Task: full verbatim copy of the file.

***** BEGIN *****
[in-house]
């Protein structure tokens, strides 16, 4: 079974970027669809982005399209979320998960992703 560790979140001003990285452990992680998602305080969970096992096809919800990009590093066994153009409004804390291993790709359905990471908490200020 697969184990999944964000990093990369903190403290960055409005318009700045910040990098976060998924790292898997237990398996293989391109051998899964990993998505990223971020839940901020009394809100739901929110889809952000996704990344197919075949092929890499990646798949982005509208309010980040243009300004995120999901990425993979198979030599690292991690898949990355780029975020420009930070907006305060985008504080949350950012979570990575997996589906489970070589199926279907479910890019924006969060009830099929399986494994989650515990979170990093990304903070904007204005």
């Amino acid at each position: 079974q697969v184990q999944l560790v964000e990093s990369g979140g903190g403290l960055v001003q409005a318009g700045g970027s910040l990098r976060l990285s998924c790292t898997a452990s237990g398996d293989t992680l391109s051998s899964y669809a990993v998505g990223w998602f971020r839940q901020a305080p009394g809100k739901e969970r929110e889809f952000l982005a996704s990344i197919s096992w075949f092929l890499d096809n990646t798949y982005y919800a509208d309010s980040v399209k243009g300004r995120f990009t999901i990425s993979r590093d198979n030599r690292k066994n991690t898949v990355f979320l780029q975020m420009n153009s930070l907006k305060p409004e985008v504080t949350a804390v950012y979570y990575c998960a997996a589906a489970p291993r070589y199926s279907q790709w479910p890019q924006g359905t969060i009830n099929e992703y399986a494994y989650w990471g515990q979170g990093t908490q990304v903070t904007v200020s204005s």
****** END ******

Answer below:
[in-house]
């Protein structure tokens, strides 16, 4: 079974970027669809982005399209979320998960992703 560790979140001003990285452990992680998602305080969970096992096809919800990009590093066994153009409004804390291993790709359905990471908490200020 697969184990999944964000990093990369903190403290960055409005318009700045910040990098976060998924790292898997237990398996293989391109051998899964990993998505990223971020839940901020009394809100739901929110889809952000996704990344197919075949092929890499990646798949982005509208309010980040243009300004995120999901990425993979198979030599690292991690898949990355780029975020420009930070907006305060985008504080949350950012979570990575997996589906489970070589199926279907479910890019924006969060009830099929399986494994989650515990979170990093990304903070904007204005």
């Amino acid at each position: 079974q697969v184990q999944l560790v964000e990093s990369g979140g903190g403290l960055v001003q409005a318009g700045g970027s910040l990098r976060l990285s998924c790292t898997a452990s237990g398996d293989t992680l391109s051998s899964y669809a990993v998505g990223w998602f971020r839940q901020a305080p009394g809100k739901e969970r929110e889809f952000l982005a996704s990344i197919s096992w075949f092929l890499d096809n990646t798949y982005y919800a509208d309010s980040v399209k243009g300004r995120f990009t999901i990425s993979r590093d198979n030599r690292k066994n991690t898949v990355f979320l780029q975020m420009n153009s930070l907006k305060p409004e985008v504080t949350a804390v950012y979570y990575c998960a997996a589906a489970p291993r070589y199926s279907q790709w479910p890019q924006g359905t969060i009830n099929e992703y399986a494994y989650w990471g515990q979170g990093t908490q990304v903070t904007v200020s204005s």